Issue 35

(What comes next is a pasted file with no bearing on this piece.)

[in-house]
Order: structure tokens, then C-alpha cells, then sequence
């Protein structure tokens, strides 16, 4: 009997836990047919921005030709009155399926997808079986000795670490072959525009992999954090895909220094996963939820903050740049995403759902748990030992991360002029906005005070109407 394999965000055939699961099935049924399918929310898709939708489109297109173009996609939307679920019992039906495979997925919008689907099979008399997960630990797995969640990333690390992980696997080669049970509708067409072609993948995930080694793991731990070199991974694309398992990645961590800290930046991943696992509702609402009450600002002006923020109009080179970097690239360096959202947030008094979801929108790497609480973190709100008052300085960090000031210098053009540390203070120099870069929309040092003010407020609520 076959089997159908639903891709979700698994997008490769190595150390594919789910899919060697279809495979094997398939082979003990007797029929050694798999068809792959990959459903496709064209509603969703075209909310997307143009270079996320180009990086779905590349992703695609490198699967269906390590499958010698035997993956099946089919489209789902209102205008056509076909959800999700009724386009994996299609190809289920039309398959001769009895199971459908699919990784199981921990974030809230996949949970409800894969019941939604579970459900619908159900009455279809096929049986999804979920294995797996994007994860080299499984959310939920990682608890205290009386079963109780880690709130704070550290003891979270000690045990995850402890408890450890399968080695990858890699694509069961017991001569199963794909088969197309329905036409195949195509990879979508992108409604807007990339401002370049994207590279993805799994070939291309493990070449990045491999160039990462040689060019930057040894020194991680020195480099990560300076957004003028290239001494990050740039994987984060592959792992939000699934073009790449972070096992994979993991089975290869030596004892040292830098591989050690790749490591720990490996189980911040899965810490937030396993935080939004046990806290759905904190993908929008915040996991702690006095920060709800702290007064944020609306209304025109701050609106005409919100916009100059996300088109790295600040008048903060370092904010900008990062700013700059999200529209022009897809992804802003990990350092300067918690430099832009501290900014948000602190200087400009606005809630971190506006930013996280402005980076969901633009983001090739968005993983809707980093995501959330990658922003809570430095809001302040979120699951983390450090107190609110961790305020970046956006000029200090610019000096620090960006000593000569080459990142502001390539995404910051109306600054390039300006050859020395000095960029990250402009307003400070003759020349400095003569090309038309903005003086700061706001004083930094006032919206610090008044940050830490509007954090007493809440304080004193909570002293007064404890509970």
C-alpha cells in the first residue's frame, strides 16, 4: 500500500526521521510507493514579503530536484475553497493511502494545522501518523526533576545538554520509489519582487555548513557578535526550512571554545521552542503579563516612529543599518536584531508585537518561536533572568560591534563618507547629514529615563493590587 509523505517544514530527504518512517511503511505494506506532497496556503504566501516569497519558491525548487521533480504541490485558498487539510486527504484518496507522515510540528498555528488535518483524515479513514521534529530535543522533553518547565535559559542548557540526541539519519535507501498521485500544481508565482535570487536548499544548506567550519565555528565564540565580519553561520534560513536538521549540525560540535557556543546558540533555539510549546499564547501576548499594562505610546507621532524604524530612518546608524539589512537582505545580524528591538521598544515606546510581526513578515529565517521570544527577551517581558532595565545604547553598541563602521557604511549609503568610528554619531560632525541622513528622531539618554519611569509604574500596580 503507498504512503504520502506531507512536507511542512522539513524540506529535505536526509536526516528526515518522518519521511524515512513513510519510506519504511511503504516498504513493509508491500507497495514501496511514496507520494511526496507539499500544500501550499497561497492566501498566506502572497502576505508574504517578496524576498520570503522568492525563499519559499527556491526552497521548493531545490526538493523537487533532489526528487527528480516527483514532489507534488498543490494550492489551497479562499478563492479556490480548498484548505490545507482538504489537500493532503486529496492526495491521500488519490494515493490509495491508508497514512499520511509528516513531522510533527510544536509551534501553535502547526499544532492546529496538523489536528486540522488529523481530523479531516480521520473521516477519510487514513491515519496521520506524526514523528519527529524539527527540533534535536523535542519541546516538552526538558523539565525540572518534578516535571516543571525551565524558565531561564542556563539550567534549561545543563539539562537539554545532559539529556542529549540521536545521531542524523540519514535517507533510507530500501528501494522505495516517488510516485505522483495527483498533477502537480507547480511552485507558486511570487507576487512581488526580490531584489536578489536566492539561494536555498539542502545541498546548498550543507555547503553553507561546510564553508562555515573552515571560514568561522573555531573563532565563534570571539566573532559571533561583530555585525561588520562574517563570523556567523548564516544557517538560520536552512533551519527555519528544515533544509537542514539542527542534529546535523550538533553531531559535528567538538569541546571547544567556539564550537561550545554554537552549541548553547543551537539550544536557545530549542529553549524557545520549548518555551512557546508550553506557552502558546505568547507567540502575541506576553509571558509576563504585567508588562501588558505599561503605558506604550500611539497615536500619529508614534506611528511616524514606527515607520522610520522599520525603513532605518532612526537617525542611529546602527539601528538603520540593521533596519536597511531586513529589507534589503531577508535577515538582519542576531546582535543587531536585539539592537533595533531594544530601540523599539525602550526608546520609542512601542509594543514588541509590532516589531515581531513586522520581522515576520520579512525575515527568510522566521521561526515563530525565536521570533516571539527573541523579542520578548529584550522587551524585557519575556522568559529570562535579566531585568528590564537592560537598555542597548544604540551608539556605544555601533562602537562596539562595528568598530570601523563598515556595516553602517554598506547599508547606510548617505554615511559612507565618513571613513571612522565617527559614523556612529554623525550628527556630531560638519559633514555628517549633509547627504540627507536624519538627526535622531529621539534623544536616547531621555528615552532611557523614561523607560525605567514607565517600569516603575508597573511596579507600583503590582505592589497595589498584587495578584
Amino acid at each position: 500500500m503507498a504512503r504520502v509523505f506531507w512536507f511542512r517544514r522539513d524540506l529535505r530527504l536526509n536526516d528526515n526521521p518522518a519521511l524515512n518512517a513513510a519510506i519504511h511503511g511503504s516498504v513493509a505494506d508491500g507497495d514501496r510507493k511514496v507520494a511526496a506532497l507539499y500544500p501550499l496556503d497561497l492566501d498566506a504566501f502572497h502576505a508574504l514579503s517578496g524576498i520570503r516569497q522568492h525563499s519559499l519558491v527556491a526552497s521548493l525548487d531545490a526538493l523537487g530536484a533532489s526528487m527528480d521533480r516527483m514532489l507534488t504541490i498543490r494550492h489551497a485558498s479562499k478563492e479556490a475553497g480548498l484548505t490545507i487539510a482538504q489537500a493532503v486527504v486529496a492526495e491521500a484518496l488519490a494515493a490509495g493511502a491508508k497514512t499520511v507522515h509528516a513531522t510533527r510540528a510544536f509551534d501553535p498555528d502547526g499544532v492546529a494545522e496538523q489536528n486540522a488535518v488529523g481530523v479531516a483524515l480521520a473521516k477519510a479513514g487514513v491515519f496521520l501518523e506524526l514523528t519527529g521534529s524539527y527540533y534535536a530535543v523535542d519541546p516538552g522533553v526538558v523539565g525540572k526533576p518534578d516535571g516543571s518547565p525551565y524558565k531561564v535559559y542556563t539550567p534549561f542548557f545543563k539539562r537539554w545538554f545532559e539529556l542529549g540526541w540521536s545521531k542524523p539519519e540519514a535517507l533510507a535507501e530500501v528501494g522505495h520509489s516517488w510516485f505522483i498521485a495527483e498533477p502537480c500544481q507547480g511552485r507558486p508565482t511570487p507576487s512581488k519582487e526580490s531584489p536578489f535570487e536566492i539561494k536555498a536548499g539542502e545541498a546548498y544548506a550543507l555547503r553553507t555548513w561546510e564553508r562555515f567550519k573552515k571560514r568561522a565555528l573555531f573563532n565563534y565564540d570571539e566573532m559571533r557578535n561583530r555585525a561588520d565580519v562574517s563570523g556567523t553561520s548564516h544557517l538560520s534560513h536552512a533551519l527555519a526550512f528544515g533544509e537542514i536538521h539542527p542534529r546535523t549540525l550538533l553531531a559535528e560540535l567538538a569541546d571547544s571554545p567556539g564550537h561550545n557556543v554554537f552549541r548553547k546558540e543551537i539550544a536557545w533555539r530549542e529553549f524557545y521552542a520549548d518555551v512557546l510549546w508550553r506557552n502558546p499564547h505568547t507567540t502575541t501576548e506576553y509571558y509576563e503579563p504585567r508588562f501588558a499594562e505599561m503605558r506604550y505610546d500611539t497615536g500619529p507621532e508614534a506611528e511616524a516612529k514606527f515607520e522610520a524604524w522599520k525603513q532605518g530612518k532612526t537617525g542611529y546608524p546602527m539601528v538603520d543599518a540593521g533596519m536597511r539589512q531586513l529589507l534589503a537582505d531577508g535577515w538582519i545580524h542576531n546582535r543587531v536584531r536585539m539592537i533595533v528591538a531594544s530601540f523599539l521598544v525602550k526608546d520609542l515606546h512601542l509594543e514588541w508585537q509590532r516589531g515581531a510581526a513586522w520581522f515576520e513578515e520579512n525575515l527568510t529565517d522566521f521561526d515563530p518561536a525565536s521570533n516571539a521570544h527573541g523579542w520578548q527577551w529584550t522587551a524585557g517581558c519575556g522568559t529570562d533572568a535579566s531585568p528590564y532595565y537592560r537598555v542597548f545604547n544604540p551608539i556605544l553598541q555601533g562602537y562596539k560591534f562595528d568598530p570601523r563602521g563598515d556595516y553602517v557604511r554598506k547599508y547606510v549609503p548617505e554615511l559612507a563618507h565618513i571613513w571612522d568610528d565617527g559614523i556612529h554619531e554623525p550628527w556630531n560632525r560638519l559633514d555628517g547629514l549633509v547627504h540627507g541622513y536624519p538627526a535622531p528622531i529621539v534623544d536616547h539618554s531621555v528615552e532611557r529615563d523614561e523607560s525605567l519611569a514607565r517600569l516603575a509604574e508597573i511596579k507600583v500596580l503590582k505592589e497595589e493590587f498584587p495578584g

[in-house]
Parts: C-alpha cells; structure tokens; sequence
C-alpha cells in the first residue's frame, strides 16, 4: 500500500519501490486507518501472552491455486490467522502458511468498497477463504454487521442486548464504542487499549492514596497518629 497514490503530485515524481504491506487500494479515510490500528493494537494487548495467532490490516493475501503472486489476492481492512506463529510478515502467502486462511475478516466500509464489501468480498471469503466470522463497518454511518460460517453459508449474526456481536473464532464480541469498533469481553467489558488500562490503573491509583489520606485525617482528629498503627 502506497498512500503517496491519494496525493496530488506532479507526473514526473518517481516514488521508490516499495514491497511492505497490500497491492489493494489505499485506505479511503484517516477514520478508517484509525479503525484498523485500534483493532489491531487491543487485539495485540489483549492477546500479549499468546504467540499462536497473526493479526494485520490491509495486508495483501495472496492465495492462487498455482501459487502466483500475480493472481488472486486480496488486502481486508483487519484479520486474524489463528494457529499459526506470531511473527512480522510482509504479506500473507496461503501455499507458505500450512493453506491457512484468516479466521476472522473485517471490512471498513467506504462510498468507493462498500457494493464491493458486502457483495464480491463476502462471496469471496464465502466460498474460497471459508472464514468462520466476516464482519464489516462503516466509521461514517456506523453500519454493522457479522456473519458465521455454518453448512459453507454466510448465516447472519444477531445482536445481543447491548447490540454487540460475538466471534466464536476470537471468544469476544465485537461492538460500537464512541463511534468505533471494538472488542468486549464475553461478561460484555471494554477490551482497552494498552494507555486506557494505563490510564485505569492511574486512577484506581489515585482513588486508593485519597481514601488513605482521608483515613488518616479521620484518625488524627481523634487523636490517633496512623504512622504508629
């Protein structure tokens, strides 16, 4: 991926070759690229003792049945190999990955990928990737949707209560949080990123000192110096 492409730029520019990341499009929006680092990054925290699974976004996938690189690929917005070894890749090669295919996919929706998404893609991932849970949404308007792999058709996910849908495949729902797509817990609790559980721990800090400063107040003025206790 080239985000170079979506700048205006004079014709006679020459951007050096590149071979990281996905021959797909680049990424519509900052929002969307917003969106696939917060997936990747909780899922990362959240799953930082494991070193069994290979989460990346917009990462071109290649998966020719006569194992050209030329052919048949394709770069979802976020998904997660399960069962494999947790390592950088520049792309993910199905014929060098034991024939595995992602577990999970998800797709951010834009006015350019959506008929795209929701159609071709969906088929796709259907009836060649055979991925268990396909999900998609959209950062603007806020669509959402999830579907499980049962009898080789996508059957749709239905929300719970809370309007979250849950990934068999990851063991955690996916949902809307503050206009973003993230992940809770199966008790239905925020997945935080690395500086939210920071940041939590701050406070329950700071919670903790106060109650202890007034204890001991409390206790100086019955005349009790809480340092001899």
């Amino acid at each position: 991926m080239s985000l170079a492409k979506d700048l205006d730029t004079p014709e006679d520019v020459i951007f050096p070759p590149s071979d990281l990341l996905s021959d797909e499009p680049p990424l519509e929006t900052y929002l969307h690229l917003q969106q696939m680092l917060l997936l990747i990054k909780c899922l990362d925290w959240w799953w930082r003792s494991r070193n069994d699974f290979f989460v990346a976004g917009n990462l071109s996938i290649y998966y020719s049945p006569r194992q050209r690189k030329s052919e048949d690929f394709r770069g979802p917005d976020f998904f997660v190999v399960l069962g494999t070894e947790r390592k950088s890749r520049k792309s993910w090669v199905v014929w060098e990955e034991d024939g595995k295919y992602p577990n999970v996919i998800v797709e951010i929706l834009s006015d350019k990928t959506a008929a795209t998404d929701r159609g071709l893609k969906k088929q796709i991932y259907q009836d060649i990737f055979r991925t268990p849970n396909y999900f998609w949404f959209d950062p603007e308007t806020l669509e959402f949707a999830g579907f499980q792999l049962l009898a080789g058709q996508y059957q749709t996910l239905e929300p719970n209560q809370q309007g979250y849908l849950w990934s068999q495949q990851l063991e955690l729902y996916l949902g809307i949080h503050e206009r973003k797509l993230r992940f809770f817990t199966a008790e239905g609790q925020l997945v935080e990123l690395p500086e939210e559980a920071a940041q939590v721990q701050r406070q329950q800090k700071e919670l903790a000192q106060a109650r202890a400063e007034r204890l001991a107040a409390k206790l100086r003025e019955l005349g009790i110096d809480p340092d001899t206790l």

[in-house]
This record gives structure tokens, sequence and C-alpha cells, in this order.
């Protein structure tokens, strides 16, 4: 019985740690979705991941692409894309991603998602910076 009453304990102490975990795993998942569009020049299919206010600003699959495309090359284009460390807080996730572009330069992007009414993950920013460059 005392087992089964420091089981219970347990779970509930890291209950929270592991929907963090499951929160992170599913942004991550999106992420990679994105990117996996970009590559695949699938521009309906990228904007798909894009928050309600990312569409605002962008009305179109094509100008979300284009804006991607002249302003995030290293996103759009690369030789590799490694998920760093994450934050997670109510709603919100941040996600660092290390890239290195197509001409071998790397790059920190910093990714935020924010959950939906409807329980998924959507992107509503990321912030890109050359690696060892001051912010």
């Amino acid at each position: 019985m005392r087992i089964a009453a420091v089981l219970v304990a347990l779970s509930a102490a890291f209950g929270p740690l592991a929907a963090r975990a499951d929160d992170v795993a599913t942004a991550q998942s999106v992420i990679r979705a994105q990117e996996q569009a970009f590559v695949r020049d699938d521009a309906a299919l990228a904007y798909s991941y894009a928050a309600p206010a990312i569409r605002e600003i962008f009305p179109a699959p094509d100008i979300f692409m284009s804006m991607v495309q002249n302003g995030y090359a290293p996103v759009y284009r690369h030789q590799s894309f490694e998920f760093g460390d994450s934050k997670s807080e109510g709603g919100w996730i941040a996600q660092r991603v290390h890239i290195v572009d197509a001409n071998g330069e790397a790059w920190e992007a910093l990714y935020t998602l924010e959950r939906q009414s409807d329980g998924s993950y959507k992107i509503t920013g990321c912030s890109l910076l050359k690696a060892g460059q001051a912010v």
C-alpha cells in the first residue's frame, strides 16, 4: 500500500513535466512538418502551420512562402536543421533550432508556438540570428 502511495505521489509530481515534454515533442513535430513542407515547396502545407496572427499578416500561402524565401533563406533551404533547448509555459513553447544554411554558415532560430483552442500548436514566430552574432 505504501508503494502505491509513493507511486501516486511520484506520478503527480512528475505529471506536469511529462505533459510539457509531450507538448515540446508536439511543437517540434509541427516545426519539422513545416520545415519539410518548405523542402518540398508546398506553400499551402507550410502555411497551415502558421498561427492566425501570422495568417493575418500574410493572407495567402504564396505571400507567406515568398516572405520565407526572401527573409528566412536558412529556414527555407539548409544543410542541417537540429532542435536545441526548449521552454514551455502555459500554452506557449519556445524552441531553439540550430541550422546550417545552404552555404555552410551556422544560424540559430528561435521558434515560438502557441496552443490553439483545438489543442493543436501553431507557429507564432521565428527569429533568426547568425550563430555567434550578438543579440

E. Dall’Asta et alii, Frattura ed Integrità Strutturale, 35 (2016) 161-171; DOI: 10.3221/IGF-ESIS.35.19 162 Masad et al. [8] used both digital imaging and X-ray computed tomography techniques to evaluate the microstructure of hot mix asphalts in terms of aggregate orientation and air voids concentration, as well as strain distribution. Birgisson et al. [9] used DIC to validate the theory at the base of the visco-elastic fracture mechanics-based crack growth, which identifies a fundamental crack growth threshold as the key element in defining the cracking mechanism and fracture resistance of asphalt mixtures. Nowadays, DIC strain measurement is a continuously improving technique: for instance, Nashon et. al. [10] have analysed the ductile fracture of aluminum panels, using the obtained results also as calibration and validation data for the numerical modeling of ductile fracture in large structures. Strain and displacement analysis of specific and unusual materials were recently tested by using DIC: Makki et. al. [11] have presented the stress localization and concentration for isotropic and orthotropic materials with holes and, in Petrikova et. al. [12], the big deformations of a hyperelastic material are investigated. Recent advances and perspectives in DIC and related methods for accurate, full-field deformation mappings have finally been described [13]. In this paper, 2D full-field strain experimental measurements of plain and notched specimens under tensile loading, using DIC technique, are performed. Two materials with different areas of application, both characterized by a high deformability, are investigated: hot mix asphalt for road pavements and thermoplastic composites for 3D-printing. The final goal is to verify the applicability of DIC technique in the measurement of large displacements and high deformations in the presence of strain gradients. On one hand, non-homogeneous strain fields are explored in the case of hot mix asphalt mixture by studying mastic elements, composed by binder and filler. On the other hand, notched specimens of thermoplastic polymers with elliptical holes are considered in order to investigate mixed-mode fracture initiation of the material. Strain localization and damage distribution are measured using both an open source Matlab code Ncorr [14] and a proprietary DIC software developed at the University of Parma. Thanks to the in-house implementation of two different image-matching algorithms, the oldest, based on Least Squares Matching (LSM) and the newest, based on Semi-Global Matching (SGM) techniques, the reliability of the measured deformation, especially in highly deformable materials, can be assessed. The latter technique is based on a recent stereo matching method [15] that is rapidly spreading in Photogrammetry and Computer Vision communities. Until now it has been successfully applied for 1D displacement field estimation (for example for stereo vision applications) and never tested in DIC application where the full 2D displacement field of the specimen is commonly required. For this reason, a novel implementation of the SGM technique with an algorithmic extension to a 2D displacement search domain has been developed and tested. This paper summarizes the most significant experimental studies performed using DIC-based techniques on the two different high deformable materials, comparing strains registered by different DIC stereo matching algorithms with finite element simulations. T HEORETICAL PRINCIPLES OF DIC IC is a non-contact optical technique which allows measurement of displacements and strains in engineering materials. It works by tracking the same points between two consecutive images (before and under loading) of the material specimen at different stage of its deformation. The feature tracking is usually achieved using Area Based Matching (ABM), a technique for the extraction of image correspondences based on similarities between grey values. In ABM, each image point to be matched is the centre of a small pixels window (template) in a selected reference image (master image), which usually corresponds to the first image (before loading) in the sequence of frames. The grey values of the template are compared with those of an equally sized pixels (patch) in a deformed search image (slave image). In short, all the different image matching techniques aim at the same result: comparing images that present radiometric and geometric differences due to a relative (three-dimensional) motion between the camera (the observer) and the object (the scene framed by the camera), and tracking the (two-dimensional) movement of specific elements on the image. DIC performances depend on the algorithm capability to identify the same feature in different images: well-contrasted and recognizable pattern facilitate the tracking process, achieving good accuracies and high matching reliability. To draw a boundary line between the plethora of techniques that can be used for image matching applications, a first criterion is the kind of image elements that are tackled by the algorithm. Accordingly, we can distinguished between: (i) Local methods (e.g. Least Squares Matching) which track the position of one point at a time comparing the area (i.e. the image block) surrounding the point itself (neighbouring points and thus neighbouring measures are not influenced by each other); (ii) Global/semi-global methods which estimate the whole displacement field of the Region Of Interest, ROI (in many cases the ROI corresponds to the full image extent) in a single pass (every point affects the neighbouring ones and D